Monday, August 12, 2013

The Reverend Jim Jones

     James Warren Jones is remembered for one thing and one thing only - the deaths by suicide of 913 men, woman and children through the ingestion of cyanide-laced soft drink, in the compound of Jonestown, Guyana November 18, 1978. The story of Jim Jones is the story of the demagogue who tried to attain power and influence riding 'on the coat-tails of God'.

     It would probably be misleading to say that all of these 'false messiahs' had strange upbringings and troubled childhoods but this theme certainly can be applied to the founder and leader of the 'People's Temple'.
     As a child, Jones was obsessed with religion and death (usually a bad sign, as far as I can tell). He was bright and well-read, studying the works of Stalin, Marx, Mao Zedong, Ghandi and Hitler (this reading list was probably another bad sign). At the age of 27, Jones became a member of the Communist party and spoke out against American and UN intervention following the invasion of the south by forces of  the northern regime on the Korean Peninsula.
Jones and his 'The Peoples' Temple Christian Church Full Gospel'

     He drew 'inspiration' from a faith-healing service in a Baptist Church and realized that there was money to be made and power to be gained leading gullible flocks astray. Within a few years, Jones was the leader of his own church with the somewhat cumbersome name of  'The Peoples' Temple Christian Church Full Gospel', more affectionately known simply as the 'People's Temple'. Multiple sites were opened and membership blossomed but, like so many other 'religious' leaders, Jim Jones was obsessed with the end of the world (see post: Doomsday in Modern Culture).
     He predicted a nuclear holocaust for July 15, 1967 and moved his main base to Northern California. As time passed, the media and politicians began to question Jones' methods and membership in the 'People's Temple' started to weaken. It was time for Jones and those who still followed him to seek sanctuary from the interference of the American government and the probing eyes of the media. Jones started his project in Guyana in the early 1970s and, moved there with his followers in 1977 amid the pressure of alleged sexual, physical and emotional abuse by disaffected former members.
Jerry Brown
     By that time, drug abuse by the leader had also been alleged and Jones' religious devotion was also in question (a factor which, if proven to be correct, would have disallowed any tax-free status his institution had been enjoying in America).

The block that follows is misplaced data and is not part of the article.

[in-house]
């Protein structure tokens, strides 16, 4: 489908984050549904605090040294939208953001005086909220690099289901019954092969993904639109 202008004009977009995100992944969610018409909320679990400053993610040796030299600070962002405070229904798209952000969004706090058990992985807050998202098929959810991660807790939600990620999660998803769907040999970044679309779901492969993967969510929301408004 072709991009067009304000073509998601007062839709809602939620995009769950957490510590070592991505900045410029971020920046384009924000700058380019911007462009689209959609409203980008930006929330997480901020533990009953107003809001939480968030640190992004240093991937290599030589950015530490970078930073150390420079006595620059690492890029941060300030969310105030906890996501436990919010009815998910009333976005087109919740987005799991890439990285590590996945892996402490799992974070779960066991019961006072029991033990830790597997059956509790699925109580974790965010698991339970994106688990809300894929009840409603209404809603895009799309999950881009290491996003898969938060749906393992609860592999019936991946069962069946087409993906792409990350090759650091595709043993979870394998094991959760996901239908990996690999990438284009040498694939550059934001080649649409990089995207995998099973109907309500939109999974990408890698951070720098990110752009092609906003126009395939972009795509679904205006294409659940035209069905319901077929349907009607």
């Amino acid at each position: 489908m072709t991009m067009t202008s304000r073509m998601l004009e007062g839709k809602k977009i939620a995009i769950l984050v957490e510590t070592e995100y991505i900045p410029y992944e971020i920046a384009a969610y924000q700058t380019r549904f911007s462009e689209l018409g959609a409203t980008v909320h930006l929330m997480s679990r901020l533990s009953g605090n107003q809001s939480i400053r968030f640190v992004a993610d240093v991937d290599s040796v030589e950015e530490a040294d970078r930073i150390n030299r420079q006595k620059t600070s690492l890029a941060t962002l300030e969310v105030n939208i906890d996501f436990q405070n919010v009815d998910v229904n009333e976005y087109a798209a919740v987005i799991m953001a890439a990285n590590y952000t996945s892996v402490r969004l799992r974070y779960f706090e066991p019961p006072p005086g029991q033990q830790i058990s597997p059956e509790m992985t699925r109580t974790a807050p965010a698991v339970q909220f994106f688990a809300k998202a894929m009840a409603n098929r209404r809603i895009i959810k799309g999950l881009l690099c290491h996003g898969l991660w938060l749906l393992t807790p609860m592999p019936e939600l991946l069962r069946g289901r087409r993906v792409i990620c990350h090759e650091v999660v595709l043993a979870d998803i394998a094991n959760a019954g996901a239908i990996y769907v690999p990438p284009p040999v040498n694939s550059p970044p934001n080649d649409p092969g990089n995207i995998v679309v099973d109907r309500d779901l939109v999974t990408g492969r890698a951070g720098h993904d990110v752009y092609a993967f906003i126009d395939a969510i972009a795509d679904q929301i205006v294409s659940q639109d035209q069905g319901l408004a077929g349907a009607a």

Members stated that Jones 'used religion to try to get some people out of the opiate of religion' (shades of Karl Marx? - see post: The Demagogues Who Usurp Religious Belief) and that once, in a fit of rage, Jones slammed the Bible onto a tabletop and declared, "I have to destroy this paper idol." Jim Jones had turned into a devout communist and atheist rather than a religious zealot. During his 'learning years' in California, Jim Jones made political connections with politicians such as Jerry Brown (governor of California), Harvey Milk (gay activist and popular San Francisco City politician), Walter Mondale (vice-presidential candidate) and the wife of president Jimmy Carter. Despite being far away in South America, Jones' cult still affected the American psyche with most of his followers in Guyana having close relatives back home on the US mainland.
Congressman Leo Ryan
     With pressure mounting on the federal government, Congressman Leo Ryan led a fact-finding mission to Jonestown with the goal of investigating alleged abuses. The congressman was killed (along with four other)s as he was boarding a plane to leave by members of  Jones' armed guards called the 'Red Brigade' (reading too much communist literature?).
     Later that day, anticipating that the 'gig was over', Jim Jones led his nearly 1000 followers to their deaths. Jones had once mentioned that, with death, souls are taken away by  UFO to a higher realm (see post: Stranger than Fiction).

     Was this man's story a tale of drug abuse (barbiturates and LSD were found in Jones' body at autopsy) and mental illness compounded by the isolation in South America, harassment by government and media officials and his fear of the 'End of the World'?

     Or was this man simply  the 'darkness trying to shut out the light' (see post: The Good and the Evil ). Watch the PBS documentary below:

     Jim Jones Jonestown Nightmare in Paradise. - YouTube

      *Religious personality cults: subject of research for the novel  The Tao of the Thirteenth God - Amazon Kindle.

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